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A “Resident-as-Teacher” Curriculum Using a Flipped Classroom Approach: Can a Model Designed for Efficiency Also Be Effective?

Chokshi, Binny D. MD; Schumacher, Heidi K. MD; Reese, Kristen MD; Bhansali, Priti MD, MEd; Kern, Jeremy R. MD; Simmens, Samuel J. PhD, MA; Blatt, Benjamin MD; Greenberg, Larrie W. MD

doi: 10.1097/ACM.0000000000001534
Innovation Reports

Problem: The Accreditation Council for Graduate Medical Education requires training that enhances resident teaching skills. Despite this requirement, many residency training programs struggle to implement effective resident-as-teacher (RAT) curricula, particularly within the context of the 80-hour resident workweek.

Approach: In 2013, the authors developed and evaluated an intensive one-day RAT curriculum using a flipped classroom approach. Twenty-nine second-year residents participated in daylong RAT sessions. The curriculum included four 1-hour workshops focusing on adult learning principles, giving feedback, teaching a skill, and orienting a learner. Each workshop, preceded by independent reading, featured peer co-teaching, application, and feedback. The authors evaluated the curriculum using pre- and postworkshop objective structured teaching examinations (OSTEs) and attitudinal and self-efficacy teaching questionnaires.

Outcomes: Residents demonstrated statistically significant improvements in performance between pre- and postworkshop OSTEs on each of three core skills: giving feedback (P = .005), orienting a learner (P < .001), and teaching a skill (P < .001). Residents expressed positive attitudes surrounding teaching on the retrospective pre–post attitudinal instrument (P < .001) and rated themselves as more effective teachers (P < .001) after the training.

Next Steps: The authors have demonstrated that the flipped classroom approach is an efficient and effective method for training residents to improve teaching skills, especially in an era of work hour restrictions. They have committed to the continuation of this curriculum and are planning to include assessment of its long-term effects on resident behavior change and educational outcomes.

B.D. Chokshi is assistant professor, George Washington School of Medicine and Health Sciences, Department of Pediatrics, Children’s National Health System, Washington, DC.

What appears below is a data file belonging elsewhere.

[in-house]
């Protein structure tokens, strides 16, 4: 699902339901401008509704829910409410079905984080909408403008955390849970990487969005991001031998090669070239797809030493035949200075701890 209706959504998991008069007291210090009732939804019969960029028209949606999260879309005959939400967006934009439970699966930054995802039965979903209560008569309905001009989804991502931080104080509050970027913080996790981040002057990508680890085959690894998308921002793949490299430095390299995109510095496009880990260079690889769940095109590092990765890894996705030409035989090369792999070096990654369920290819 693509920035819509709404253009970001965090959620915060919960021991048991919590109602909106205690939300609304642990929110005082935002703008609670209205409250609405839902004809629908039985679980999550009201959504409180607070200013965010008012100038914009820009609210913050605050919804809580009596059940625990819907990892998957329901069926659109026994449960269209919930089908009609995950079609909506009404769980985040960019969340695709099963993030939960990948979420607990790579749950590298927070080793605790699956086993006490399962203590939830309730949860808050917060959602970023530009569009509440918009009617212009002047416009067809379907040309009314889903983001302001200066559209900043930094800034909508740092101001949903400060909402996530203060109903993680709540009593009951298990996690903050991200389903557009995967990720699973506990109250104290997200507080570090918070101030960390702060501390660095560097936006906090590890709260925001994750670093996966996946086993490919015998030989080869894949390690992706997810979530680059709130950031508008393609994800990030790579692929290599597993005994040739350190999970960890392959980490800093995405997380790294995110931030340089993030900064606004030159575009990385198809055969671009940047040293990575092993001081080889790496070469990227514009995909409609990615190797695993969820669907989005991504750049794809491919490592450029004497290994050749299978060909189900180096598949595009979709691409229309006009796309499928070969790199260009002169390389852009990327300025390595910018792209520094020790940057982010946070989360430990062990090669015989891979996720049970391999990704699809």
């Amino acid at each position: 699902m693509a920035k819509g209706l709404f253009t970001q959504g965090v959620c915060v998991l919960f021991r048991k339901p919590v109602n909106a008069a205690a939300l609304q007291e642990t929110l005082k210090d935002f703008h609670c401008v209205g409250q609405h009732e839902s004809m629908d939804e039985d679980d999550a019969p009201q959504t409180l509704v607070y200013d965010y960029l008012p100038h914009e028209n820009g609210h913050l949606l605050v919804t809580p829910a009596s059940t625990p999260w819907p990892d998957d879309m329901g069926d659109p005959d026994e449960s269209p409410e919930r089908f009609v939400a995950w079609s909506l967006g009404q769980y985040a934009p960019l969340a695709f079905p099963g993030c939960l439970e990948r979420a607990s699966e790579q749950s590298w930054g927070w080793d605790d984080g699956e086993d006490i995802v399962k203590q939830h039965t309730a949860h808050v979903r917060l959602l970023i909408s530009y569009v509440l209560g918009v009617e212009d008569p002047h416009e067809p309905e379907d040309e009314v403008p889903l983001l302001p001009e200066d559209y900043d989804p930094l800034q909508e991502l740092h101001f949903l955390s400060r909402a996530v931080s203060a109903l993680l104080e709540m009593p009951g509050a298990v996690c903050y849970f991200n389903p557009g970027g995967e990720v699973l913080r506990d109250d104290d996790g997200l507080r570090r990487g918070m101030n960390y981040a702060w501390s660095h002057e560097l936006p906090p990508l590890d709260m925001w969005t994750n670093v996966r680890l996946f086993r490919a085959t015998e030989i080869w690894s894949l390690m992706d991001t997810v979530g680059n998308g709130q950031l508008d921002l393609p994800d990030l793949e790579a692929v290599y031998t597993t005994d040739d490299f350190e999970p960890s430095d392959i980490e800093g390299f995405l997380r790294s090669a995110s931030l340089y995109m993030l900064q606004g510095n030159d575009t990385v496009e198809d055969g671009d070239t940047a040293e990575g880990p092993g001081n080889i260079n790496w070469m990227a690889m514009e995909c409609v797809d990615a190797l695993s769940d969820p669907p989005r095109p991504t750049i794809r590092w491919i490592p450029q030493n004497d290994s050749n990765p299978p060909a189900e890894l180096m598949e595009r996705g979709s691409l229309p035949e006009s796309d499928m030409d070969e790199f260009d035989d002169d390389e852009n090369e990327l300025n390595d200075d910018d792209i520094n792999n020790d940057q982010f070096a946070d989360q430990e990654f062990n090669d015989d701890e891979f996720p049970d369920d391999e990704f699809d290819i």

H.K. Schumacher is clinical associate, Goldberg Center for Community Pediatric Health, Children’s National Health System, Washington, DC.

K. Reese is clinical associate, Children’s Pediatricians and Associates, Children’s National Health System, Washington, DC.

P. Bhansali is associate professor of pediatrics, George Washington University School of Medicine and Health Sciences, Department of Pediatrics, Children’s National Health System, Washington, DC.

J.R. Kern is assistant professor of pediatrics, George Washington School of Medicine and Health Sciences, Department of Pediatrics, Children’s National Health System, Washington, DC.

S.J. Simmens is research professor, Department of Epidemiology and Biostatistics, Milken Institute of Public Health, George Washington University, Washington, DC.

B. Blatt is professor, Department of Medicine, and medical director, Clinical Learning and Simulation Skills Center, George Washington University School of Medicine and Health Sciences, Washington, DC.

L.W. Greenberg is clinical professor, Department of Pediatrics, and senior consultant, Office of Faculty Affairs, George Washington University School of Medicine and Health Sciences, Washington, DC.

Funding/Support: None reported.

Other disclosures: None reported.

Ethical approval: Marked as exempt by the Children’s National Health System institutional review board (2013).

Correspondence should be addressed to Binny D. Chokshi, Children’s National Health System, 111 Michigan Ave. NW, WW Suite 400, Washington, DC 20010; telephone: (202) 476-2178; e-mail: bchokshi@cnmc.org.

© 2017 by the Association of American Medical Colleges